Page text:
Using Teal to Promote Dialogue and Collaboration Between Climate Scientists and the Transport Sector
Most global economies depend heavily on transportation, with passenger safety being a top priority. Some of the major stakeholders in this field include transportation planning and research agencies, state and local governmental authorities, road and rail commercial passenger carrier service providers, and freight goods transporters.
However, extreme weather events and climate change variations can affect these systems and have significant impacts on businesses. Hurricanes, floods, droughts, and storms all have immediate consequences, that affect day-to-day transport operations and cause significant clean-up and rebuilding costs.
How does historical climate data impact land based transportation sectors?
Expected climate change, such as rising temperatures and rainfall that may potentially lead to further adverse weather, will have long-term effects on all modes of transportation. Therefore, this sector would greatly benefit from knowledge on the impact of climate on various modes of transportation in order to establish successful planning and response measures.
Historical climate information can be used in several useful ways to benefit those in the commercial transport sector. However, in its raw form climate data can be difficult to use, for example for those without prior experience in climate science. TEAL has been created by WEMC to alleviate these obstacles and enables visualisation and generation of climate data into accessible, useful, and accurate products. For example, using TEAL to visually compare historical averages, extreme temperatures and precipitation data when planning for road and railway construction. Similarly reviewing historical rainfall amounts and incidence to plan for rainwater drainage systems.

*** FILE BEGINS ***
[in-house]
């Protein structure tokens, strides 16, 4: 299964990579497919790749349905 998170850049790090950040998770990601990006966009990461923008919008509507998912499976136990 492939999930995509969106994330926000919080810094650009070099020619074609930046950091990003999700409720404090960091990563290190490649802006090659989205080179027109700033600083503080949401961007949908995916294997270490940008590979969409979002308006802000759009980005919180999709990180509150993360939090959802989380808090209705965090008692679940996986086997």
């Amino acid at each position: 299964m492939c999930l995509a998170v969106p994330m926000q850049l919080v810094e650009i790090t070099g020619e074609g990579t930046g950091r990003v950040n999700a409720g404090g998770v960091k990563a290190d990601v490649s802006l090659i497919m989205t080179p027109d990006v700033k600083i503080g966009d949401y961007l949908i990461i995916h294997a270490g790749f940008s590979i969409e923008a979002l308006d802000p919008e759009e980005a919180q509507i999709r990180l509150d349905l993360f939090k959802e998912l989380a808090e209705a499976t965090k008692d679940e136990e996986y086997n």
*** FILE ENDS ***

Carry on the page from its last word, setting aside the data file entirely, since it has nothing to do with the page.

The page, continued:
The global climate and carbon emission data TEAL uses comes from reliable sources and tracks the past several decades, from around 1980 to near real time. A global map shows climate data by country and sub-country. These show as temporal time steps, through years, seasons, months and days. Teal datasets use historical reanalysis data (ERA5) from the EU Copernicus Climate Data Store as it is quality-assured, updated in close to real-time and at high resolution. The carbon emission data comes from the internationally reputable Global Carbon Project.
As the effects of climate change becomes more noticeable in the coming years, new information needs will emerge. TEAL can be used to promote dialogue and collaboration between climate scientists and the transportation sector towards sharing high quality, timely and appropriate data that is applicable towards this particular sectors’ needs. This type of information can help engineers and decision makers within this sector make practical and financial decisions in order to adapt to climate change and extreme weather conditions, and to mitigate possible effects.